I have seen this in my own life over and over again. I have seven children, and, oh, they are small. They are relentless. If you are a mommy of small or needy children, you know what I mean. I understand why wise men like Lloyd-Jones and Carson think we mommies don’t have the time to read Scripture.
But what happens when I stop?
The well dries up. See, when I do find time to be in the Word every day, there’s this fresh ever-bubbling source of spiritual nourishment that is continually applicable and new. It doesn’t have to be anything fancy; God still uses it. He promises in Isaiah 55:10-11 that His word is like rain:
For as the rain and the snow come down from heaven
and do not return there but water the earth,
making it bring forth and sprout,
giving seed to the sower and bread to the eater,
so shall my word be that goes out from my mouth;
it shall not return to me empty,
but it shall accomplish that which I purpose,
and shall succeed in the thing for which I sent it.
Even when I’m doing a lousy job of reading—when the words begin to blur together because I’m so tired, when my brain is so fried that I would have zero insights to offer to a group study, when I’m distracted by screaming toddlers—still God’s word does not return to Him empty.
Truly, it is amazing. As I write this, I am exhausted. Baby seven was born three days ago after a difficult and long build-up to final labor—which was itself a very rough time—and our days since then have been consumed with more medical appointments and stresses, and I am at the point where I can barely remember what day it is. I’m a wreck. But I have been able to read the Bible passage that is programmed to arrive in my email inbox every day, and spend a little bit of time praying (albeit fairly incoherently!), and in return, there have been many—three or four—incidents every single week of the past month when something I have read right now has been immediately applicable to my life. Either it has served to encourage me, or been relevant to a spiritual conversation I’ve been having with someone else, or it has provided a great example of a principle I’m trying to illustrate to my children… in short, even my very bad Bible comprehension right now is bearing a lot of fruit, and it has been a powerful testimony and encouragement to me of the inherent usefulness of reading Scripture.
Even in the midst of my exhaustion and physical struggles, the time and energy that I invest in the Word are amply repaid, over and over again. And not just in little soundbytes of encouragement here and there. So often God enables my feeble mind to snag on some item in the text that I hadn’t noticed before, and make tiny little gains in spiritual knowledge and understanding. Scripture feeds me in the now, when I desperately need it, and it builds up spiritual food-stores that God will continue to use and grow for His glory in the future, too. Though I feel like I have the I.Q. of a turnip and struggle to comprehend some of the Bible’s longer sentences, time in God’s word and time in prayer bear fruit.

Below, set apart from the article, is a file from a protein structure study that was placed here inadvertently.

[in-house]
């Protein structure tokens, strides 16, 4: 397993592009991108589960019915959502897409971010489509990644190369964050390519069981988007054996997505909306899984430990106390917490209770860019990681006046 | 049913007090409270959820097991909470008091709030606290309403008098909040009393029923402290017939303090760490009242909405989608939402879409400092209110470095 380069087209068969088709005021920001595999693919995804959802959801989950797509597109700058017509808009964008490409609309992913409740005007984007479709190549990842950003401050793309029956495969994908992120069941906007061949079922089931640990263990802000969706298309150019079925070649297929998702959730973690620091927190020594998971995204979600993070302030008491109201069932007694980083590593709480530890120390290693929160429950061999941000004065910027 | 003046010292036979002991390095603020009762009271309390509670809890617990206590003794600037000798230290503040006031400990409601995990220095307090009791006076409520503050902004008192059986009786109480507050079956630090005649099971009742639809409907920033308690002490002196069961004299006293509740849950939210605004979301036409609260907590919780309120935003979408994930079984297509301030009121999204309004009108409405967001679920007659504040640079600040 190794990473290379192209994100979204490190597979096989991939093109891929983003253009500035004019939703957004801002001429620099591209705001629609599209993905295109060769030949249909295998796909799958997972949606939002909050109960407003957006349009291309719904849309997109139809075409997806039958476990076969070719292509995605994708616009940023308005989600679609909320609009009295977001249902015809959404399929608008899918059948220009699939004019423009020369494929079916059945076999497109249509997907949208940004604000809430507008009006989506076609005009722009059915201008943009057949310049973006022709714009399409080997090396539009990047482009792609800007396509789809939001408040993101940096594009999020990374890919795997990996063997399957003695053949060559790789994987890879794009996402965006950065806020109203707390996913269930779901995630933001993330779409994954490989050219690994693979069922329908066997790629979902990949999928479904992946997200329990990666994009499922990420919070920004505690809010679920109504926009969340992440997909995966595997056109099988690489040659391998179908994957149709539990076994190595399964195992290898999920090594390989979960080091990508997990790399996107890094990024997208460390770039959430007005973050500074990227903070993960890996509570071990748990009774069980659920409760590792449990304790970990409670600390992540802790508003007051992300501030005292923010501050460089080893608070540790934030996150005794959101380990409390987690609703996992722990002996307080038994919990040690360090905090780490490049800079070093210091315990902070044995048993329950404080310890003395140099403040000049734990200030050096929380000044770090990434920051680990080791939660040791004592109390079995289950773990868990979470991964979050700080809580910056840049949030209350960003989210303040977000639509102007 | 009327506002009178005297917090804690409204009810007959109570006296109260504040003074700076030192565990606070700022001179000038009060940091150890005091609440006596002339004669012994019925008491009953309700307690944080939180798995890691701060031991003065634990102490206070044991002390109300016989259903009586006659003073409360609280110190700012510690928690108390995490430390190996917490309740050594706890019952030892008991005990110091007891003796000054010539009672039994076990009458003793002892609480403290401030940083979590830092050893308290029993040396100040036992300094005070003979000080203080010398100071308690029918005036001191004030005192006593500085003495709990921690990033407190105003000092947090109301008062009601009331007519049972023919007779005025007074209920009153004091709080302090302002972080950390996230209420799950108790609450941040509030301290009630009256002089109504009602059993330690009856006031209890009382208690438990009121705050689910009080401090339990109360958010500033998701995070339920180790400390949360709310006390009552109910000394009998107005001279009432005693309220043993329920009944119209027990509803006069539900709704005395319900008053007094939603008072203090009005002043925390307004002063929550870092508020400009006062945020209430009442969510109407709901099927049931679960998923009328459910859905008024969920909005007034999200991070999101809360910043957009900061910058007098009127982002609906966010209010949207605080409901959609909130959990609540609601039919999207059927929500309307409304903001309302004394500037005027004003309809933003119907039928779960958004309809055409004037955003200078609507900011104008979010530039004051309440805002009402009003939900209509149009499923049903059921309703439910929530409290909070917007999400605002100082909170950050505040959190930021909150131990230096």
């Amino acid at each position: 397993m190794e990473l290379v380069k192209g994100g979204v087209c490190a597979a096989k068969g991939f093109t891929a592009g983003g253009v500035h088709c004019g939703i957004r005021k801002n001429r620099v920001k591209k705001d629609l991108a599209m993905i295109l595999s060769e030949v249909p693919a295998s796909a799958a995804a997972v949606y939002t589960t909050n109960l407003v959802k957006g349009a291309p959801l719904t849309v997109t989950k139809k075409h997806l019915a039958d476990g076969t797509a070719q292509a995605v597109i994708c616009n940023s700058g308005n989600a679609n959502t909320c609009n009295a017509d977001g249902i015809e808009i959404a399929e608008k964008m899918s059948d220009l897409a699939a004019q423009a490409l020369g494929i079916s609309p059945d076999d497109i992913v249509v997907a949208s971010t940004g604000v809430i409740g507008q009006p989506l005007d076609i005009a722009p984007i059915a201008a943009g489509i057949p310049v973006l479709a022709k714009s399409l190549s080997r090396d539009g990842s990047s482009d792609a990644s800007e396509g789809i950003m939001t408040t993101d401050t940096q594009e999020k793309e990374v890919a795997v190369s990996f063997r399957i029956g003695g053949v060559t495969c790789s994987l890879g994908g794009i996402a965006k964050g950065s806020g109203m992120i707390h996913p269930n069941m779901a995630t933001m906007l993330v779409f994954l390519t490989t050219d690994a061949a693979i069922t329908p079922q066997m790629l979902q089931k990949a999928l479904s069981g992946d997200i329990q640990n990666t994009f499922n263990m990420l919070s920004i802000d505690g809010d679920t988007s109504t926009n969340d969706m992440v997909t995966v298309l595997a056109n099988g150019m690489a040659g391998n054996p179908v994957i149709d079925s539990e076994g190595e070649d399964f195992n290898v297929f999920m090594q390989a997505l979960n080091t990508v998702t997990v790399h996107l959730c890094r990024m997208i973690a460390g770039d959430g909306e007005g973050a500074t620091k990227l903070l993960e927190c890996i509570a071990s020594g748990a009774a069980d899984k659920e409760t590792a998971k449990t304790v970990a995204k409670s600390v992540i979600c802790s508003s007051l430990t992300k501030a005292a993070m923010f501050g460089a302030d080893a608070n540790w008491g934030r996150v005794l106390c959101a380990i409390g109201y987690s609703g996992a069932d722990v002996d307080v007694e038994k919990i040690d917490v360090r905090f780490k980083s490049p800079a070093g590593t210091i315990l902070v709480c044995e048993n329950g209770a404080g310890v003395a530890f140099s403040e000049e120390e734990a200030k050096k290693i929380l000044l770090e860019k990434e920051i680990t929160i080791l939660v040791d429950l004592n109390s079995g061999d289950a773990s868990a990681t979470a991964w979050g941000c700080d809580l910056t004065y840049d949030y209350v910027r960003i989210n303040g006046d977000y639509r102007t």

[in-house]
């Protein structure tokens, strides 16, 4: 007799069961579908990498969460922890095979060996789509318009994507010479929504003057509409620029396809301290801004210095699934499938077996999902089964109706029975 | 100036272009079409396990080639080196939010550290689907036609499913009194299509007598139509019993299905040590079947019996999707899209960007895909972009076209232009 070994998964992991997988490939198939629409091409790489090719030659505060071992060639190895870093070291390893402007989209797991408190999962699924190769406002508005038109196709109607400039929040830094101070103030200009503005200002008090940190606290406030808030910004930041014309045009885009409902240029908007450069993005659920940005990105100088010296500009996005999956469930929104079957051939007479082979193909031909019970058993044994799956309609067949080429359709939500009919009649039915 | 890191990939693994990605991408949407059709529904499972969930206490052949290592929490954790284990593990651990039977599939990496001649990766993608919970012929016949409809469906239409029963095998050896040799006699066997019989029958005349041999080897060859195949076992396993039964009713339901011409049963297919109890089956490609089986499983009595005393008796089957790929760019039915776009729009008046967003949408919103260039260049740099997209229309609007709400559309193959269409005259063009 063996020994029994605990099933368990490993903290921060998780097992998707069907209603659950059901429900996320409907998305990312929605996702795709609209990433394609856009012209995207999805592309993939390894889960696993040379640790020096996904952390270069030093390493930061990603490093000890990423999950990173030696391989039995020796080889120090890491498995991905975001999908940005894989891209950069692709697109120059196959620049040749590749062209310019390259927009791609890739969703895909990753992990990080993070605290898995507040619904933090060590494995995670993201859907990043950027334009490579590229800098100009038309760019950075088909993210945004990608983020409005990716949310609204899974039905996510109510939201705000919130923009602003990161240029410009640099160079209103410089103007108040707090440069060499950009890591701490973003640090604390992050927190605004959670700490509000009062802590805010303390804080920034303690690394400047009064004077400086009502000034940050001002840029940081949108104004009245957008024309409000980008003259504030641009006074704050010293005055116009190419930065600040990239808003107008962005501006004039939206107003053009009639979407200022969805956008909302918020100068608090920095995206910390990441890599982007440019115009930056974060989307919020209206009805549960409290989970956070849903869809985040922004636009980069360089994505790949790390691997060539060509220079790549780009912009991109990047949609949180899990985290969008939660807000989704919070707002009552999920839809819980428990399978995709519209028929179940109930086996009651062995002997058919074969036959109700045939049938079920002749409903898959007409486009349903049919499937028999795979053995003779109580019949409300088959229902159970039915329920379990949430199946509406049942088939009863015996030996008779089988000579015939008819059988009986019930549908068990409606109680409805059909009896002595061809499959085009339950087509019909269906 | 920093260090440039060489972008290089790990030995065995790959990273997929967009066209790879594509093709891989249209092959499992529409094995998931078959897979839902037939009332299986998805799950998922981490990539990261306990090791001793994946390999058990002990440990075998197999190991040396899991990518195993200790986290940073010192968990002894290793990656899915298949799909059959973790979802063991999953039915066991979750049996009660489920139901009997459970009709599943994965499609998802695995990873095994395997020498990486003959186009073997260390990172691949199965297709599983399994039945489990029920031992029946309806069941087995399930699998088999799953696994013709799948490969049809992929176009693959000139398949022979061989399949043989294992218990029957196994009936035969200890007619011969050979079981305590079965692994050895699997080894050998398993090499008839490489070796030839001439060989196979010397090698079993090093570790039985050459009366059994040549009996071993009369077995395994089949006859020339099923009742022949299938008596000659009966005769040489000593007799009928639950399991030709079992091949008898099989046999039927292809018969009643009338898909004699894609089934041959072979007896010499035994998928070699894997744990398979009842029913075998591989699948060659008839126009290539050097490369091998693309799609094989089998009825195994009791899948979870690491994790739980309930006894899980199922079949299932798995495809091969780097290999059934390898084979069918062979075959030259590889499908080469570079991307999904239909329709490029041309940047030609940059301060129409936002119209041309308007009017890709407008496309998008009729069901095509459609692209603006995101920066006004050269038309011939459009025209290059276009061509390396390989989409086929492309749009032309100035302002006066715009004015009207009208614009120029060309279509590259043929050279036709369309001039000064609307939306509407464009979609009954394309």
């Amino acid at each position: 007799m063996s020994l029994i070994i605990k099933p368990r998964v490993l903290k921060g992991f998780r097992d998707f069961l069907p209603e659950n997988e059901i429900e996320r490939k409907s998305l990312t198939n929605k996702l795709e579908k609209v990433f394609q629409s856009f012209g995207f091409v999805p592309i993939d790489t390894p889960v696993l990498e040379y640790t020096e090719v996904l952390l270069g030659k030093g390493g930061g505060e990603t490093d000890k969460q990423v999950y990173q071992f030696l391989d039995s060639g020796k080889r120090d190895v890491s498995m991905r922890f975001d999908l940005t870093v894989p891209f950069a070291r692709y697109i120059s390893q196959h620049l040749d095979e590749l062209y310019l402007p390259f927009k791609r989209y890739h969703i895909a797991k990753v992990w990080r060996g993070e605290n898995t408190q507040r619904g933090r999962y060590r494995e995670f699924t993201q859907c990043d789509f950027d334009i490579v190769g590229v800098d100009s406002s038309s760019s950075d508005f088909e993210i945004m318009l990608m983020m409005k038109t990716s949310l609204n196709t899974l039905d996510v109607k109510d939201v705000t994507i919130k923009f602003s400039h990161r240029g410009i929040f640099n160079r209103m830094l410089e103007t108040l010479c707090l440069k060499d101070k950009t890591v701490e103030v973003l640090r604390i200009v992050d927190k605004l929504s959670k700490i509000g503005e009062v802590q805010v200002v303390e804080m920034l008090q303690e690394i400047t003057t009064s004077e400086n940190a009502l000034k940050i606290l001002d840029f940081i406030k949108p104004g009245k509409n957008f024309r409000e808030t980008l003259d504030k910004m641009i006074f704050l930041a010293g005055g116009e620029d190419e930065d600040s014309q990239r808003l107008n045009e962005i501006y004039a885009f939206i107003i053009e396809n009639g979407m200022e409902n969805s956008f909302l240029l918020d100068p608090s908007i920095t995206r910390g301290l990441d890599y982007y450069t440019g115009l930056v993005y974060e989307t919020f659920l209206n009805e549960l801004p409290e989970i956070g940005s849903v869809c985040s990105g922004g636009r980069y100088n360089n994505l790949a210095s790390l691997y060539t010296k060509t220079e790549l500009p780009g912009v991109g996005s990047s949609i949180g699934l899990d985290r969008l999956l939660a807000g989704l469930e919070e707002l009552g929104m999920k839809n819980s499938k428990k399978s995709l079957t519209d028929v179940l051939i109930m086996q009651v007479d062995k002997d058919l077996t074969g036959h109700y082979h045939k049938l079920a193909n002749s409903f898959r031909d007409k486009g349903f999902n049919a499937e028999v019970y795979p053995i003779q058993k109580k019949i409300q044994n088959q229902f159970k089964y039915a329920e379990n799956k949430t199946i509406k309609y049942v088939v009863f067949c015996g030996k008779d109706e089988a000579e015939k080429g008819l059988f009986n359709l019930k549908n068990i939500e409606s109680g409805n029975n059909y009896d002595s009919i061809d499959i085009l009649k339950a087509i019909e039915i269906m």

But if I don’t find that time? If I decide I’m too tired, or that it can’t possibly be worth the effort to even try? Nothing happens. There are no fresh spiritual insights floating into my brain, no recent flash of biblical wisdom to share with those around me, no encouragement waiting to shore up my soul. There’s no growth. The things of godliness are not lurking in my mind ready to help me deny sin and pursue righteousness; they’re buried deep in somewhere that I’ve been “too tired” to think about recently. I may still retain the head knowledge that being impatient with my children is wrong, but it’s been a while since I’ve been reminded of the consequences of that kind of sinfulness. God’s justice and fearsomeness are not freshly impressed on my mind. The well—the very well which gives us life and leads us to holiness—is running dry. The Christian cannot live like this. The Christian Mommy cannot live like this.
The times when we don’t have the energy or motivation to spend time in God’s Word is the time we most need to do so anyway. The person who is the too parched with thirst to drag themselves to the stream is the person who most needs a drink; the person fainting with hunger who can’t contemplate the effort of cooking a meal is the person who most needs nourishment.
So, when you are too exhausted to read the Bible, read it anyway. It will give you life. Find a way, find a time, because God’s word is more essential than food, and times of refreshing come from the presence of the Lord. He is the answer to our exhaustion and inability, and He is faithful!